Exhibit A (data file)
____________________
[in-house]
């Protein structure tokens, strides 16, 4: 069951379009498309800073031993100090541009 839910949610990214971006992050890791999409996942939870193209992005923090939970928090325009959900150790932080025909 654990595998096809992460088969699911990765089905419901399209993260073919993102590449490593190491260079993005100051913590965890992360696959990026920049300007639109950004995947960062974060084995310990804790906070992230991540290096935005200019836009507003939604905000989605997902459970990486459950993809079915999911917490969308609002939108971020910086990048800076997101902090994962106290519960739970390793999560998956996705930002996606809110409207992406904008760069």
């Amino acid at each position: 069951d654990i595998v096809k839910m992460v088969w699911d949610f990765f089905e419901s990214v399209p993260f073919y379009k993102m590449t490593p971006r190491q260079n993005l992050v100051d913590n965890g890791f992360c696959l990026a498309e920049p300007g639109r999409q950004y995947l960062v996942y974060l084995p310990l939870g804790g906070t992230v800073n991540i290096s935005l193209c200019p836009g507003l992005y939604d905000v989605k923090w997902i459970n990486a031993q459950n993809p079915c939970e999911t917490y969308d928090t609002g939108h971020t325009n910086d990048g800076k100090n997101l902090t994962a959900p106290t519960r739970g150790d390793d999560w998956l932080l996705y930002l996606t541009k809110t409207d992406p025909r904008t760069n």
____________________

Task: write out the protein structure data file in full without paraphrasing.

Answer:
[in-house]
């Protein structure tokens, strides 16, 4: 069951379009498309800073031993100090541009 839910949610990214971006992050890791999409996942939870193209992005923090939970928090325009959900150790932080025909 654990595998096809992460088969699911990765089905419901399209993260073919993102590449490593190491260079993005100051913590965890992360696959990026920049300007639109950004995947960062974060084995310990804790906070992230991540290096935005200019836009507003939604905000989605997902459970990486459950993809079915999911917490969308609002939108971020910086990048800076997101902090994962106290519960739970390793999560998956996705930002996606809110409207992406904008760069």
């Amino acid at each position: 069951d654990i595998v096809k839910m992460v088969w699911d949610f990765f089905e419901s990214v399209p993260f073919y379009k993102m590449t490593p971006r190491q260079n993005l992050v100051d913590n965890g890791f992360c696959l990026a498309e920049p300007g639109r999409q950004y995947l960062v996942y974060l084995p310990l939870g804790g906070t992230v800073n991540i290096s935005l193209c200019p836009g507003l992005y939604d905000v989605k923090w997902i459970n990486a031993q459950n993809p079915c939970e999911t917490y969308d928090t609002g939108h971020t325009n910086d990048g800076k100090n997101l902090t994962a959900p106290t519960r739970g150790d390793d999560w998956l932080l996705y930002l996606t541009k809110t409207d992406p025909r904008t760069n």